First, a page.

+ inload: Dwarfs of the Tallowlands +

+ inload: Dwarfs of the Tallowlands +

+ Shieldbearers +


+ This piece looks slightly comical without the dwarf king on top. Either they've been very careless – 'Ooh-eck, Lundi, where's the chief gone?' – or they're nicking his shield. +

+ Either way, I'm pretty happy with how they've come out. Since the models seem to be almost all metal or beard, it's quite tricky to pick out the details in such a way that makes the most of the sculpt. Fortunately, it's inks and washes to the rescue! I painted everything except the beard and shoes black over a grey undercoat, then worked boltgun metal in while the black was still wet, working up from the bottom. That way, by the time you reach the top, the colour is drier and shows more. This creates the start of a gradient effect. +



+ I then built up the colour on the armour with boltgun metal and various washes (ultramarine ink, ogryn flesh and badab black), using different combinations and amounts to create different effects. For example, the chainmail is a mix of blue and black over boltgun metal, then another light drybrush of boltgun metal and black worked into the recesses. The brass/bronze effect on the helmets is somewhere around three layers of ogryn flesh over increasingly small areas of boltgun metal. + 

+ For the great shield itself, I was half-tempted to paint it using colour, but I stopped myself. For a start, if it's bright and gaudy it'll draw attention from whoever ends up on top. Secondly, I think a dwarf would be more impressed by the great age of a huge bronze shield. I can imagine it mounted over a dwarf hall, the rich bronze glowing ruddily in the firelight, the fine filigree gleaming and ancient. I used a couple of layers of gryphonne sepia over boltgun metal, and dropped diluted sepic ink into recesses while the wash was wet in order to strengthen the contrast in these areas. +


+ With the metal complete, I was not really very happy. Most of the miniatures were complete, and I really hadn't differentiated them from the orcs they'll be fighting beyond cleaner and more varied metal. I played around with coloured gloves and boots, but they just ended up looking too perky, and drawing the eye too much. I replaced them with earthy buffs and browns. +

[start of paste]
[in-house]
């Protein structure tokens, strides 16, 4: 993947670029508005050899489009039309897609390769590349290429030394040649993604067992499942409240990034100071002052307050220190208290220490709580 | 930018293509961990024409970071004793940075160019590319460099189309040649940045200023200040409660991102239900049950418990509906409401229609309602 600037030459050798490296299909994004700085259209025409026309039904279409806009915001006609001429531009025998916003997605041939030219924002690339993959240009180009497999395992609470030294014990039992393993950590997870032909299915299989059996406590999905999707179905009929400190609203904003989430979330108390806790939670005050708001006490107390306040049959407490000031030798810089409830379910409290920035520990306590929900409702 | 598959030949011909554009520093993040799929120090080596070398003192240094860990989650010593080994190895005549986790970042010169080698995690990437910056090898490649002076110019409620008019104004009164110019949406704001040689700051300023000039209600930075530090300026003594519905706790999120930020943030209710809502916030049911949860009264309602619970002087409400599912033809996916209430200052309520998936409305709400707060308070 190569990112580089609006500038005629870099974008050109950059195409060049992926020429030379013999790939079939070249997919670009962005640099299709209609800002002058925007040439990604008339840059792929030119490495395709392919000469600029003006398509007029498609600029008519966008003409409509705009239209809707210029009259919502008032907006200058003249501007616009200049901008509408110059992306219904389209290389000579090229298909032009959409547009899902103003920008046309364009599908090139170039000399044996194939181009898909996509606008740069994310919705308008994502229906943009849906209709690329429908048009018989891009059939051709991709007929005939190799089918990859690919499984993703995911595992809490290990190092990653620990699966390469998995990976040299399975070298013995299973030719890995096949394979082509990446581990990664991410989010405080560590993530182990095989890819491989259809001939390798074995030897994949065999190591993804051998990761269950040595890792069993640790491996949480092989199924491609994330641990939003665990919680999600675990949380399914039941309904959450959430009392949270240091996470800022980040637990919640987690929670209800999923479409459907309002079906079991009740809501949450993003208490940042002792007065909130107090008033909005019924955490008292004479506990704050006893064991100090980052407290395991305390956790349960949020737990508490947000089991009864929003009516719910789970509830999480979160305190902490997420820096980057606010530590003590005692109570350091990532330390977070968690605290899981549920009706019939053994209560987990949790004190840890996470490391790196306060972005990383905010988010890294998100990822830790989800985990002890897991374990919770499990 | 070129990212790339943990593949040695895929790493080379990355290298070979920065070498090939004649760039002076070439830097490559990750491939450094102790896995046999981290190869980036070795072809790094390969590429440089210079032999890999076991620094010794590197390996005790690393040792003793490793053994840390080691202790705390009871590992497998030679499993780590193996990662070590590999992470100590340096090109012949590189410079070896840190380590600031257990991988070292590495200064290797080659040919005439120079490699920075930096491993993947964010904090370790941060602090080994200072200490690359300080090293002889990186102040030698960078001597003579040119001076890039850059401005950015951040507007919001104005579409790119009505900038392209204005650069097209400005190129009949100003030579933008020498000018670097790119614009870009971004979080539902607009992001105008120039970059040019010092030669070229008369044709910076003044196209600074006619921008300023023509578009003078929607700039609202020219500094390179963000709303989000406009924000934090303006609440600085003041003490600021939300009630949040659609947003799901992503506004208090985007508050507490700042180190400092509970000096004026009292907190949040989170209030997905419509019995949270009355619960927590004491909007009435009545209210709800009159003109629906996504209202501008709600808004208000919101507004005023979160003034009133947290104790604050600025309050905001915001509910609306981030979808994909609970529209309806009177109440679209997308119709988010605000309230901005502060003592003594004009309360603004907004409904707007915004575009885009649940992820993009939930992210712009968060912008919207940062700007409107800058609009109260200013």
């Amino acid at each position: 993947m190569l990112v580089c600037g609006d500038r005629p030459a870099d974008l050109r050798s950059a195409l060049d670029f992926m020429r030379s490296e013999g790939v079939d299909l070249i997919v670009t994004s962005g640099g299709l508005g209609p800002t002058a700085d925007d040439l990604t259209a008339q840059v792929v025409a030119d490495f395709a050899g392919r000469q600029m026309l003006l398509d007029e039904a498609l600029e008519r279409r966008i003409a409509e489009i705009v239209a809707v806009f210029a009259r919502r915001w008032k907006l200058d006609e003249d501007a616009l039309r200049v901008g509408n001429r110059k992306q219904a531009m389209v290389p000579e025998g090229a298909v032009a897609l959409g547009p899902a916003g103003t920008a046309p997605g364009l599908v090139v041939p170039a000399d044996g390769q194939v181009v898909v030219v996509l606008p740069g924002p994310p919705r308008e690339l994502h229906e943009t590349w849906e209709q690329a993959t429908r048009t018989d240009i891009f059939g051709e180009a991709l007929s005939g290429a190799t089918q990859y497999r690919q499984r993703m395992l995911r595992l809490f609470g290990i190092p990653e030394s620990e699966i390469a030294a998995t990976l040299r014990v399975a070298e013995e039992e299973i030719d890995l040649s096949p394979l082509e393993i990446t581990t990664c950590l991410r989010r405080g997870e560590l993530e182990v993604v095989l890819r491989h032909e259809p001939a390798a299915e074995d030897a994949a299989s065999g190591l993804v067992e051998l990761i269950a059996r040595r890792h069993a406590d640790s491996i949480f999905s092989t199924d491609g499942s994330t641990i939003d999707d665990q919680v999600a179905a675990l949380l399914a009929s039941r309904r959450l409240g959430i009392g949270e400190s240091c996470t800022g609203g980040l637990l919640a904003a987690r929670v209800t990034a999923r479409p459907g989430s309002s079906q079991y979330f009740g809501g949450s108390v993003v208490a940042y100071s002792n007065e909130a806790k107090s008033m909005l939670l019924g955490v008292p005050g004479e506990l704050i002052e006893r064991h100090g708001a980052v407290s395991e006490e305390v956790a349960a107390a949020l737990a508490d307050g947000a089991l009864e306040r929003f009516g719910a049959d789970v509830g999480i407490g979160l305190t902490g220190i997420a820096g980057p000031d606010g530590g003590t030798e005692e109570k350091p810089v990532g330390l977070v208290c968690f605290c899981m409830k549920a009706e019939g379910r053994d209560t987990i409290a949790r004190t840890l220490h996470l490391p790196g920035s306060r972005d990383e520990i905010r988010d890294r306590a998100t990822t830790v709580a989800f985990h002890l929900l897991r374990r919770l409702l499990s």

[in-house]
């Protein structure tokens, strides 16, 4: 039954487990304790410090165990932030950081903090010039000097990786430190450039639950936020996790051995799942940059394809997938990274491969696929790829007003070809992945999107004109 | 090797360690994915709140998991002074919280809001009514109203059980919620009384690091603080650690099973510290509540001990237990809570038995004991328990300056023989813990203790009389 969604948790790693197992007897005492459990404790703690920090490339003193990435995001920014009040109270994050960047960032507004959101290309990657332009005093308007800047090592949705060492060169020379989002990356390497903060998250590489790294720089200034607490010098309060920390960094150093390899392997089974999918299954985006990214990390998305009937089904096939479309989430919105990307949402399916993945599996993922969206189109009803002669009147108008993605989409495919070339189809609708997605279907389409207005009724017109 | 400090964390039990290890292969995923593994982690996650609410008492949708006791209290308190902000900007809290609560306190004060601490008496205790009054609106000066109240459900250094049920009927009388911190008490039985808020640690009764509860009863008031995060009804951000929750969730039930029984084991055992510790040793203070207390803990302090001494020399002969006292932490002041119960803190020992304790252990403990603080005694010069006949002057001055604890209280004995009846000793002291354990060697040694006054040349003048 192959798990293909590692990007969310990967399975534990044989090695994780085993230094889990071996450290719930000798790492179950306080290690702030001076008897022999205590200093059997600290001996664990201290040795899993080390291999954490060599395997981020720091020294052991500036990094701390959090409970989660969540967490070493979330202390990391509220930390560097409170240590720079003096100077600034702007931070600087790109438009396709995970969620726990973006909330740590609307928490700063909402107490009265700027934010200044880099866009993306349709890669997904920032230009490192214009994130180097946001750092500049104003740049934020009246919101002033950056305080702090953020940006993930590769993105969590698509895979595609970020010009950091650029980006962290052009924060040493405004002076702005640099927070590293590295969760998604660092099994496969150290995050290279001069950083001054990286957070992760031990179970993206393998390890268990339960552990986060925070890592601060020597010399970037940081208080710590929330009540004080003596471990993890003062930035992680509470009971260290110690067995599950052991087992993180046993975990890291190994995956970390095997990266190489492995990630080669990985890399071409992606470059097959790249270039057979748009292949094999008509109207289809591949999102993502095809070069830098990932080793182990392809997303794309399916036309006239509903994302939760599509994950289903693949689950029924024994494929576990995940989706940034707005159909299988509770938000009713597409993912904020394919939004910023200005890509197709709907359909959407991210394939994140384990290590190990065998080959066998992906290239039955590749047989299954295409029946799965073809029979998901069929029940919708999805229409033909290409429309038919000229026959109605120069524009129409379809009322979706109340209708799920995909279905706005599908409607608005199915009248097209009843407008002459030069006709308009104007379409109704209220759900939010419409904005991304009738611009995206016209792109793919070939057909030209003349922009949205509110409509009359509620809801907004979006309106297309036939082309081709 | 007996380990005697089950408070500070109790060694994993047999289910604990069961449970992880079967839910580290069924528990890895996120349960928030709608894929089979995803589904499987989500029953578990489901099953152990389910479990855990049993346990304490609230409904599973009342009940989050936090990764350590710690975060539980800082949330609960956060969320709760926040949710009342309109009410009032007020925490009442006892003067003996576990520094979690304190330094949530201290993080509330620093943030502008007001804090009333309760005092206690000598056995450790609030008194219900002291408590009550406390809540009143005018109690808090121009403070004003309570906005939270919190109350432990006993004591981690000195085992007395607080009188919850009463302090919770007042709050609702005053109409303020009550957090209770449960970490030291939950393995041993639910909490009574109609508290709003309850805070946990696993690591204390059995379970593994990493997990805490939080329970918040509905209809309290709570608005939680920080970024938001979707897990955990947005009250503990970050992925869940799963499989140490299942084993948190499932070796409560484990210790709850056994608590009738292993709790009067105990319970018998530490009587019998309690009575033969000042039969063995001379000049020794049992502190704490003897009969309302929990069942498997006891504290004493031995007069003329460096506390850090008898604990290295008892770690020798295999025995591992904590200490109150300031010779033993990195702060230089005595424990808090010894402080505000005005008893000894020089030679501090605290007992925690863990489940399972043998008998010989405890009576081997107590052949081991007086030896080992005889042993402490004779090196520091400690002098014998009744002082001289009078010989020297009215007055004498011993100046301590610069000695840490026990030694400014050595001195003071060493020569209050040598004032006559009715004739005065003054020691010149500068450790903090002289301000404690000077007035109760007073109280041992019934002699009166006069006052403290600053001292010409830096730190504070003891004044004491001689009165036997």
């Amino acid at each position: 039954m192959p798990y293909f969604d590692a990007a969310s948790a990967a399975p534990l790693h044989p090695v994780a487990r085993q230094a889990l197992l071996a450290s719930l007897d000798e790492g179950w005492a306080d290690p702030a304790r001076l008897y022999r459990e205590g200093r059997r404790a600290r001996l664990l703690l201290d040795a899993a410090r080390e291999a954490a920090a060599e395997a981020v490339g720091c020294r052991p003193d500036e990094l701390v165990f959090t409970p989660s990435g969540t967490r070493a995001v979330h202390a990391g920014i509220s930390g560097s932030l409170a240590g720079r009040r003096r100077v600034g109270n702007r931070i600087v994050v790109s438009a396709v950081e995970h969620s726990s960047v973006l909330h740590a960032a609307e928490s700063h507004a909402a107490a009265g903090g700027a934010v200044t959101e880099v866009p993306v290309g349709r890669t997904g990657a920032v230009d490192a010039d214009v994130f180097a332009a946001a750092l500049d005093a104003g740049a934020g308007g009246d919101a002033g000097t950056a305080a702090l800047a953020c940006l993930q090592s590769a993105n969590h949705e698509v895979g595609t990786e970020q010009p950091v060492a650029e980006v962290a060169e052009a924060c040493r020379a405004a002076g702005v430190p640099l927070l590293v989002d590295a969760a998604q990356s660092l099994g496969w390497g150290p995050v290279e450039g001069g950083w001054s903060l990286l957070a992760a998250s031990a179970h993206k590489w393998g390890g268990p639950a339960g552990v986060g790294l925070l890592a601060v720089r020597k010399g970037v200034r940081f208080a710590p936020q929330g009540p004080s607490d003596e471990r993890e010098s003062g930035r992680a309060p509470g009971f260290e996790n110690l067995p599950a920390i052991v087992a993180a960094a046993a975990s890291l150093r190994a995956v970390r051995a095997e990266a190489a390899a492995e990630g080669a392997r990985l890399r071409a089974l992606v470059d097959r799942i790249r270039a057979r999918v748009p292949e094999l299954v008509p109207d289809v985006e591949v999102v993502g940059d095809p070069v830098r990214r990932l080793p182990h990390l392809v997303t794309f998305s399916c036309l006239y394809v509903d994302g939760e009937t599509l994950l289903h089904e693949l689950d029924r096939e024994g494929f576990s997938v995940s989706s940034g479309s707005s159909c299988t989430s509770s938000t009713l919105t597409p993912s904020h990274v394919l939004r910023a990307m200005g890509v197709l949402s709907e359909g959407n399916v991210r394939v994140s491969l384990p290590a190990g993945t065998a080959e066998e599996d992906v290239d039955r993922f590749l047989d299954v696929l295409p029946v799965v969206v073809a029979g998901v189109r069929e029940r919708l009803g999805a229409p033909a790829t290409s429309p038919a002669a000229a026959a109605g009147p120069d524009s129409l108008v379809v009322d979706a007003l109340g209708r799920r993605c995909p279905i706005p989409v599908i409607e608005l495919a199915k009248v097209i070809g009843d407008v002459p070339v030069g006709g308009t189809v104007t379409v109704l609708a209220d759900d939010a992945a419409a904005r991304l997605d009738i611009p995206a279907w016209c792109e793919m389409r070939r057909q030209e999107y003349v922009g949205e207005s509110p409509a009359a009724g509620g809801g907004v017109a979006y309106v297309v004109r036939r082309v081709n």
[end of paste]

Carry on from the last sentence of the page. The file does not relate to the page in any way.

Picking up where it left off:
+ As I started painting the skin and beards, I felt much more satisfied – these were some significant areas of different colours, and they really helped the overall figure. It was a bit awkward to paint the faces with the metallics in place as the details are quite recessed and small. The realistic (well, hopefully) hues and range of tones in the beards gives them some individuality, and stops the dwarfs from looking too much like robots or automatons. +


+ Before basing, I went over to do the final details, picking out rings and inlaid detail on the helms and hammers with gold. Dwarfs love gold and admire craftsmanship. I can't imagine those honoured with carrying the chief would bring anything other than their best weaponry and armour. I picked out some jewels with blues and turquoises to contrast with the warm-hued armour and finish them off. +

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+ Throngsman +


+ Blimey, if the faces on the shieldbearers were hard, this more modern sculpt is a real challenge. These were bought second-hand. While very nicely-assembled, the shield was in place, and it made getting in to paint the face and eyes a bit of a struggle, made no more pleasant by just how small they are! I'm far more used to the 1980s dwarfs, which had sharper, more exaggerated detail by virtue of being metal, and really struggled to get the eyes set correctly. The rest of the model was more straightforward. He was painted in much the same way as the shieldbearers, as he is similarly very heavily armoured. +




+ These models are lovely – I really like the heavy-set look of them, and I think they'll make a great core to the little force. +


4 comments:

  1. Now there are some awesome looking Dwarfs! Very nice mix of metals and I like the dark tones throughout. Fits my own vision of Dwarfs perfectly.

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  2. The dwarves look great, and your right, they do look a bit funny without their lord. The metals are outstanding, very colorful with the brass and gold, but still very gritty and 'real' looking.

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    Replies
    1. Ta very much! I've always struggled a bit with metals, so glad it's looking realistic.

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